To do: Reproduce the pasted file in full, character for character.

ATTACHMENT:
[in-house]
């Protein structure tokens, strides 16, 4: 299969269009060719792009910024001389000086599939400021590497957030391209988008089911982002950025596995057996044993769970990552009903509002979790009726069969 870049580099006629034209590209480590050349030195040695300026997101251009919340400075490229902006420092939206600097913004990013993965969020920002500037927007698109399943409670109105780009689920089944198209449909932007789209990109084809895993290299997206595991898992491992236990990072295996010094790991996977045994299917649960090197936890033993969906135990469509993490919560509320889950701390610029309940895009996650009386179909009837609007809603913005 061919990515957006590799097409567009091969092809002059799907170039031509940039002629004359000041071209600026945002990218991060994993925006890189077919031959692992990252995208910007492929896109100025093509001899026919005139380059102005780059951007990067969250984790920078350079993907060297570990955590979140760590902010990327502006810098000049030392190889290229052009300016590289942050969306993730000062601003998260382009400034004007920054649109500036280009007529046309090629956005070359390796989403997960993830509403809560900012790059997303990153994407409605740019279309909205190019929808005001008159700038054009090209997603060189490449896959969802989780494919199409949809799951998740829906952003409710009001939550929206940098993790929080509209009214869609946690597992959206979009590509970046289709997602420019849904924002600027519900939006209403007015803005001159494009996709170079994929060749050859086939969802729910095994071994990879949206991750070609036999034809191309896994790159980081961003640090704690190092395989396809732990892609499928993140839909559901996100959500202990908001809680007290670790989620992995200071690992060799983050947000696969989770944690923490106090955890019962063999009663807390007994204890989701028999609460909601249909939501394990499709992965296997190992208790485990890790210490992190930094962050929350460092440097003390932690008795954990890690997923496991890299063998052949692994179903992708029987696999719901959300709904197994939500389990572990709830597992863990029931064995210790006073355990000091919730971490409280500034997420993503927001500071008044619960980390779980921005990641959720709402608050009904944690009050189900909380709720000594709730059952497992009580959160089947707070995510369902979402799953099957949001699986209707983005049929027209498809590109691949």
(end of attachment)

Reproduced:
[in-house]
């Protein structure tokens, strides 16, 4: 299969269009060719792009910024001389000086599939400021590497957030391209988008089911982002950025596995057996044993769970990552009903509002979790009726069969 870049580099006629034209590209480590050349030195040695300026997101251009919340400075490229902006420092939206600097913004990013993965969020920002500037927007698109399943409670109105780009689920089944198209449909932007789209990109084809895993290299997206595991898992491992236990990072295996010094790991996977045994299917649960090197936890033993969906135990469509993490919560509320889950701390610029309940895009996650009386179909009837609007809603913005 061919990515957006590799097409567009091969092809002059799907170039031509940039002629004359000041071209600026945002990218991060994993925006890189077919031959692992990252995208910007492929896109100025093509001899026919005139380059102005780059951007990067969250984790920078350079993907060297570990955590979140760590902010990327502006810098000049030392190889290229052009300016590289942050969306993730000062601003998260382009400034004007920054649109500036280009007529046309090629956005070359390796989403997960993830509403809560900012790059997303990153994407409605740019279309909205190019929808005001008159700038054009090209997603060189490449896959969802989780494919199409949809799951998740829906952003409710009001939550929206940098993790929080509209009214869609946690597992959206979009590509970046289709997602420019849904924002600027519900939006209403007015803005001159494009996709170079994929060749050859086939969802729910095994071994990879949206991750070609036999034809191309896994790159980081961003640090704690190092395989396809732990892609499928993140839909559901996100959500202990908001809680007290670790989620992995200071690992060799983050947000696969989770944690923490106090955890019962063999009663807390007994204890989701028999609460909601249909939501394990499709992965296997190992208790485990890790210490992190930094962050929350460092440097003390932690008795954990890690997923496991890299063998052949692994179903992708029987696999719901959300709904197994939500389990572990709830597992863990029931064995210790006073355990000091919730971490409280500034997420993503927001500071008044619960980390779980921005990641959720709402608050009904944690009050189900909380709720000594709730059952497992009580959160089947707070995510369902979402799953099957949001699986209707983005049929027209498809590109691949």